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The Nature of Pore Structure in Middle Devonian Organic-Rich Black Shale From West Virginia and Pennsylvania

Abstract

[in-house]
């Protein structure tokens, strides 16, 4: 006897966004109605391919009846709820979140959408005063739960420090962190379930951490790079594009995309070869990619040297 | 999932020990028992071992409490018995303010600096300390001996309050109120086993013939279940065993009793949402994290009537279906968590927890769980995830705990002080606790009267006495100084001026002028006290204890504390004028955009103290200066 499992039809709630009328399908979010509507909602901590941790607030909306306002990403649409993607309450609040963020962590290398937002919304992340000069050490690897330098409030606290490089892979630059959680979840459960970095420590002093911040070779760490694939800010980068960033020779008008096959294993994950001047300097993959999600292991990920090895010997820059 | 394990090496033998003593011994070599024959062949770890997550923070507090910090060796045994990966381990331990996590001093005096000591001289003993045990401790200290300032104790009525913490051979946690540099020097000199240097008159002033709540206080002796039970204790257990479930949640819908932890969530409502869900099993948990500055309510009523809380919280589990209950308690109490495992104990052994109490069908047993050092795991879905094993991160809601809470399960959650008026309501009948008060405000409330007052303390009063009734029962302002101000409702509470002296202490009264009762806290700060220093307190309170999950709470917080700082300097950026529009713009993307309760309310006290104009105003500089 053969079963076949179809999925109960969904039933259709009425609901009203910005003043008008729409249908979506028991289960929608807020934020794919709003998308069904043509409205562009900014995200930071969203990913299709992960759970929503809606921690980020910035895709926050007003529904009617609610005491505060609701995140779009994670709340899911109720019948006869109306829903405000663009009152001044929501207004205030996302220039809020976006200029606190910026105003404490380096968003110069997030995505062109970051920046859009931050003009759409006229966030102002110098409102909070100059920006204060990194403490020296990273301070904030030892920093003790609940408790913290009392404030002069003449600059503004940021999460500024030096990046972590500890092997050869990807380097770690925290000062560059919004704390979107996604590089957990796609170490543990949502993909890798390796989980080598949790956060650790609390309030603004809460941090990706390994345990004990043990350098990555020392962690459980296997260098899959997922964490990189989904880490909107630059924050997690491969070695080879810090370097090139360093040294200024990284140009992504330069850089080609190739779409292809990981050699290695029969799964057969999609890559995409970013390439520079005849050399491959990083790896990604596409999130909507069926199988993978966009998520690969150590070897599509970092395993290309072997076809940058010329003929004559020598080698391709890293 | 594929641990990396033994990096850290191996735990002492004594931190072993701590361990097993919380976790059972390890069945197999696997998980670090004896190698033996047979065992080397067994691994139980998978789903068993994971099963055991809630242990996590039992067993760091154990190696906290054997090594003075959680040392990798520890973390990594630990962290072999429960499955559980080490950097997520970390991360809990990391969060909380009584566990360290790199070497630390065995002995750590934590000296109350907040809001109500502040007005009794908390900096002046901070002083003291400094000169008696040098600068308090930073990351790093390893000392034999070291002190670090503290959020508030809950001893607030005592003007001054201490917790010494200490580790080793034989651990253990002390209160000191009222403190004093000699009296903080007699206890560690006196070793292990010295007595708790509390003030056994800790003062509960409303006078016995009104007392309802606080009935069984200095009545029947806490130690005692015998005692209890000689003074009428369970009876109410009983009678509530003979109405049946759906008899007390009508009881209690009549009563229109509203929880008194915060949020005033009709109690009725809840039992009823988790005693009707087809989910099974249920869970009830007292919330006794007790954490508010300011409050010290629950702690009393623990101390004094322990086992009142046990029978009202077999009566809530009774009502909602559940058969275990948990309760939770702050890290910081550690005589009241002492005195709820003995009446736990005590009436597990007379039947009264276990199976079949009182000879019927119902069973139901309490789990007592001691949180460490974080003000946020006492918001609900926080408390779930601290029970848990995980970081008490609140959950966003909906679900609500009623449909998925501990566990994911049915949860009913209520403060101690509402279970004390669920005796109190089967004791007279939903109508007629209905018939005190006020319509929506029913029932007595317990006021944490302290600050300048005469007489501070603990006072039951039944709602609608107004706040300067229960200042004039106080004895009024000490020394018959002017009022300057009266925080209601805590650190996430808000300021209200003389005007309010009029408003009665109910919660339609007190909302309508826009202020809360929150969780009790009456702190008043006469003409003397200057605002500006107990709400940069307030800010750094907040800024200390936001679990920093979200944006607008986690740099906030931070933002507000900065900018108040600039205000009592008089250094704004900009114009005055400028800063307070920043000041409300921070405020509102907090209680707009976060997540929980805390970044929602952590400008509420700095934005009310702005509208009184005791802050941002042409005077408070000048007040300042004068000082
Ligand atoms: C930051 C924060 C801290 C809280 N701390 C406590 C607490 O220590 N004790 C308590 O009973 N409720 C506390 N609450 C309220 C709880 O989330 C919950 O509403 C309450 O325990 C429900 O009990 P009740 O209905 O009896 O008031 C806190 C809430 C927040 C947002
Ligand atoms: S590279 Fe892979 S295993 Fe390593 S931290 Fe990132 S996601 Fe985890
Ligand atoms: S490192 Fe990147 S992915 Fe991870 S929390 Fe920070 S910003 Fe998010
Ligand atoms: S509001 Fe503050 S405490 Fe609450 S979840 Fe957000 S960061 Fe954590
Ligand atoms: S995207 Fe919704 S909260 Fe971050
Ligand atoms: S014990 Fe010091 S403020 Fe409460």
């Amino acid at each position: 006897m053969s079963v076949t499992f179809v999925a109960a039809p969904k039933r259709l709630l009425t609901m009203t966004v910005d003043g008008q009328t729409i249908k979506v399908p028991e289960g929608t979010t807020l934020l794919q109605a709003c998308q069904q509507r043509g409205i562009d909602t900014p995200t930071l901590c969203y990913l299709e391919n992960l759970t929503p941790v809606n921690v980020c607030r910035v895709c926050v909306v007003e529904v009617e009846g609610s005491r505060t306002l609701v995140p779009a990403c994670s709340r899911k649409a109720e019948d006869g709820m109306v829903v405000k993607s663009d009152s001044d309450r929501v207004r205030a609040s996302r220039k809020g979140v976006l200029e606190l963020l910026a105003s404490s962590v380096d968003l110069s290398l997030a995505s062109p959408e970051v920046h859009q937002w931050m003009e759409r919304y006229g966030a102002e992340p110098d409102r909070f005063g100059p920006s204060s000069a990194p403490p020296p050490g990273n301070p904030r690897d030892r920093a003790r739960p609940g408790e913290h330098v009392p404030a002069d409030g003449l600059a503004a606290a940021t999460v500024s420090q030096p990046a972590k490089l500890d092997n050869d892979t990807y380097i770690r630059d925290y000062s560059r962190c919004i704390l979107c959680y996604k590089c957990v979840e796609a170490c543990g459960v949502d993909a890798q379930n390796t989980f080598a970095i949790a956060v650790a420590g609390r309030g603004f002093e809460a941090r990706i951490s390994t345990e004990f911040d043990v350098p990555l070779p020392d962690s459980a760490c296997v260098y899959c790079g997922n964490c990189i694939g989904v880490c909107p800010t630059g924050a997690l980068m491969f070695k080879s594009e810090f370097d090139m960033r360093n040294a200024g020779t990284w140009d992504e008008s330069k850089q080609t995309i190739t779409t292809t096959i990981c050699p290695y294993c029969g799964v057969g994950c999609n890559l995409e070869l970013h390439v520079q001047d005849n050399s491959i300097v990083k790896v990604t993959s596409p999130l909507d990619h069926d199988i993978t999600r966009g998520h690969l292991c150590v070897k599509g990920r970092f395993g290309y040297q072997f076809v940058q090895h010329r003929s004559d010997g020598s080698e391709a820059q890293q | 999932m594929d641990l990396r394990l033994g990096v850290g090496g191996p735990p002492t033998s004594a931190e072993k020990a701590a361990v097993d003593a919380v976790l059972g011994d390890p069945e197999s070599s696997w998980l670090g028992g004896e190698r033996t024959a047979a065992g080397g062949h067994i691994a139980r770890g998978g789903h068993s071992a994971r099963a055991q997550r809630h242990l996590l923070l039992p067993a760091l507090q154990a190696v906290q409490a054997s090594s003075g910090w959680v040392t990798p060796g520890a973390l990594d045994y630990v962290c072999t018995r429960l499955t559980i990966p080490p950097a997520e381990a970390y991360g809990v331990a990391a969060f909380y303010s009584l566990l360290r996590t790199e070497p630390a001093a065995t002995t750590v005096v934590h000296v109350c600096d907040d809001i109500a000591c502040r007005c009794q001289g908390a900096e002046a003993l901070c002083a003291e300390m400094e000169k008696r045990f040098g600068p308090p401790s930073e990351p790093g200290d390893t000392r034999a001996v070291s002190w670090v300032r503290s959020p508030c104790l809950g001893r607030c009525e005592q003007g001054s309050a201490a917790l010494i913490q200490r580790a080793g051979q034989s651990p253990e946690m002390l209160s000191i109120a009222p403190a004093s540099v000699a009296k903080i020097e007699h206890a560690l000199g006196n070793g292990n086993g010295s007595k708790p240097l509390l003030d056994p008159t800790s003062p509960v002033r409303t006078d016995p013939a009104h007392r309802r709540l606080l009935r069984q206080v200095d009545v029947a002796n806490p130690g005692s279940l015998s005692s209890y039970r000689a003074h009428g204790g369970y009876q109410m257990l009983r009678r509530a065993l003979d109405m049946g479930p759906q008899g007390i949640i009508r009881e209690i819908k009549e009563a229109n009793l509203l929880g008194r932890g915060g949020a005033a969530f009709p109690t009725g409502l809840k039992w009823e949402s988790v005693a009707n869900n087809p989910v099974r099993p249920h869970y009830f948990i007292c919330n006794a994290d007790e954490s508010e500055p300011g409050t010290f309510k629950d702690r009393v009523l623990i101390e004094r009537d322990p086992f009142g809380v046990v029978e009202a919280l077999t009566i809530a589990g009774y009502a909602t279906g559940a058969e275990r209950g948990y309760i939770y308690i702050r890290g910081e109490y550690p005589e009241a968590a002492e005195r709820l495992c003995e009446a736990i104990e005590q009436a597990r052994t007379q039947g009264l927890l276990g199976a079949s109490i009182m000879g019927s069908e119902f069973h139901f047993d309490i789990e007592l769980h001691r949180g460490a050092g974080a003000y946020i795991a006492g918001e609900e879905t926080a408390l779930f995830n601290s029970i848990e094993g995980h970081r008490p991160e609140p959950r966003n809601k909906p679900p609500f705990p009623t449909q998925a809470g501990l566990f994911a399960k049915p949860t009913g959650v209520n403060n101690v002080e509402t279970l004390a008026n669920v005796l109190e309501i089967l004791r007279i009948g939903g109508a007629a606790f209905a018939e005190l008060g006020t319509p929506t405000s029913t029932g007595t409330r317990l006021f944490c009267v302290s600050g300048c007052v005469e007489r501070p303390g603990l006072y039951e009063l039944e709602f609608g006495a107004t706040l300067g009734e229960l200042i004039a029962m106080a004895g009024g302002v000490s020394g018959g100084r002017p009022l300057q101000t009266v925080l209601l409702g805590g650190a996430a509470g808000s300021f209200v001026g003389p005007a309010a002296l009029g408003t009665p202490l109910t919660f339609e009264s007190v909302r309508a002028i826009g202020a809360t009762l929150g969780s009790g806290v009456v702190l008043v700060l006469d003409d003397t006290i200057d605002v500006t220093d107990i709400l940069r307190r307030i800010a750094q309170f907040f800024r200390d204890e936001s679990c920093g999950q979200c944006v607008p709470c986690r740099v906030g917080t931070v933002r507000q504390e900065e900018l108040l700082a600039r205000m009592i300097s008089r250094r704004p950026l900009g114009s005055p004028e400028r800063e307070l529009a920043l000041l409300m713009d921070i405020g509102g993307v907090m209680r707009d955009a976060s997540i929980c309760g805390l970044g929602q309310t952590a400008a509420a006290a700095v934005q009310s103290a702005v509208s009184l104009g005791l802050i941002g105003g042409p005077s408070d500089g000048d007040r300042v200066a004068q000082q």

Analyses of organic-rich mudstones from three wells that penetrated the Marcellus Shale in West Virginia and Pennsylvania were performed to evaluate the nature of pore structure (porosity and permeability) in both organic matter (OM) and inorganic matrix (IM). Samples include 32 core plugs with different levels of thermal maturity and TOC from Mahantango Formation and Marcellus Shale. For each sample, 10 to 15 SEM images were digitalized to quantify shape, size, and SEM-visible porosity. Also, X-ray Fluorescence (XRF) was conducted on every sample and converted to weight percent of quartz and feldspar, clay, and carbonate to study the heterogeneity and the influence of the inorganic matrix (IM) on pore structure and SEM-visible porosity. Pore types are categorized according to the shape and location. Inter-clay-particle (also referred to as phyllosilicate framework) pores and spongy pores are the most ubiquitous pore type in IM and OM respectively. Inter-clay-particle pores usually show triangular or elongate shapes. Their sizes are from tens to hundreds of nanometers. Spongy pores in OM are usually roundish, and show a relatively uniform size in a single OM particle. Their sizes range from ten (resolution-limitation) to several hundreds of nanometers. We defined OM degradation index (OMDI) to describe the extent of development of OM pores, which is porosity in organic matter divided by whole area OM covered and the voids in it. There is no systematic change in SEM-visible porosity as a function of the abundance of OM. However, there is a negative correlation between abundance of OM and OMDI. Samples with higher content of OM usually have large OM particles without pores, which can be explained by differences of maceral types. The ten nanometer-per-pixel resolution of the SEM could hinder recognition of smaller pores. The stratigraphic distribution of pore structure in the Mahantango, upper Marcellus, and lower Marcellus is strongly affected by heterogeneity of mineral composition. OMDI indicates a positive correlation between thermal maturity and development of OM pores in lower Marcellus, which hasn't been found in other formations. OM pores have been considered as a secondary pore type that formed during post-depositional process primarily affected by thermal maturity. However, the derivation and supply of different maceral types exert a significant control on development of porosity in organic-rich Marcellus Shale.